Since 1980, all net new jobs in the United States were created by start-up companies of 5 years in age or less. During a time when our economy has lost more than 8 million jobs, entrepreneurs have created over 3 million new jobs per year.

But beyond jobs, entrepreneurs have been a key source of new technologies, innovative ideas, new forms of efficiency and hope.

These outstanding young men and women who compose our entrepreneurs have been willing to take unprecedented risk, work day after day and night after night against all odds - often scratching out only a meager existence in the early years with the singular belief that greatness and prosperity are just within reach.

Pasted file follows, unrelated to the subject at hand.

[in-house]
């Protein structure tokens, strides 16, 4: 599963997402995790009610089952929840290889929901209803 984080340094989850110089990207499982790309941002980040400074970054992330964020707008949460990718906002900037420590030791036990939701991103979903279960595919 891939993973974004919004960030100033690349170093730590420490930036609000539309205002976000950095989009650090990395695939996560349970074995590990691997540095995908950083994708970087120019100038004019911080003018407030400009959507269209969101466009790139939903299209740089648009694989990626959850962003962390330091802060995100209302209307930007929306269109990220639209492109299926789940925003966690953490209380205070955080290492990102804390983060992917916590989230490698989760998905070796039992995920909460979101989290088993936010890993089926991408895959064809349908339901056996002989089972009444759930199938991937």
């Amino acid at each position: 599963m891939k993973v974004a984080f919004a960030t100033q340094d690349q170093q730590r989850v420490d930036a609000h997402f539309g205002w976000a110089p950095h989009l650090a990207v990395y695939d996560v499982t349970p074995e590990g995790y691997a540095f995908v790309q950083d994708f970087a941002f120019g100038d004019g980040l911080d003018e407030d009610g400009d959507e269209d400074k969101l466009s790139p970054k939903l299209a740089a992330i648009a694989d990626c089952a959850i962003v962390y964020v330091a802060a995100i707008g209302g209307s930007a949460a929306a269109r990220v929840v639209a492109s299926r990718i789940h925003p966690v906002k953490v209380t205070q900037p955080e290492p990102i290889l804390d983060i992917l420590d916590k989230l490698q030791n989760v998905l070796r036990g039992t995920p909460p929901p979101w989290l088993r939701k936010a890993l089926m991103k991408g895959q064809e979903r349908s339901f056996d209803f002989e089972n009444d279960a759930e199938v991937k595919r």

It is because of their greater calling, this deep willingness to focus on the “evidence of things not seen” that makes these entrepreneurs deserve our praise.

There should be no doubt in your mind that the President, Vice President, and Secretary of Commerce are committed to the growth and development of entrepreneurs throughout America. The President has spoken extensively about the importance of entrepreneurship. Secretary Locke recently established the Office of Entrepreneurship and Innovation in the Commerce Department to support the growth of the nation’s entrepreneurs. The new Office, which will answer directly to the Secretary, will be geared toward the first step in the business cycle: moving an idea from someone’s imagination, or from a research lab, into a business plan.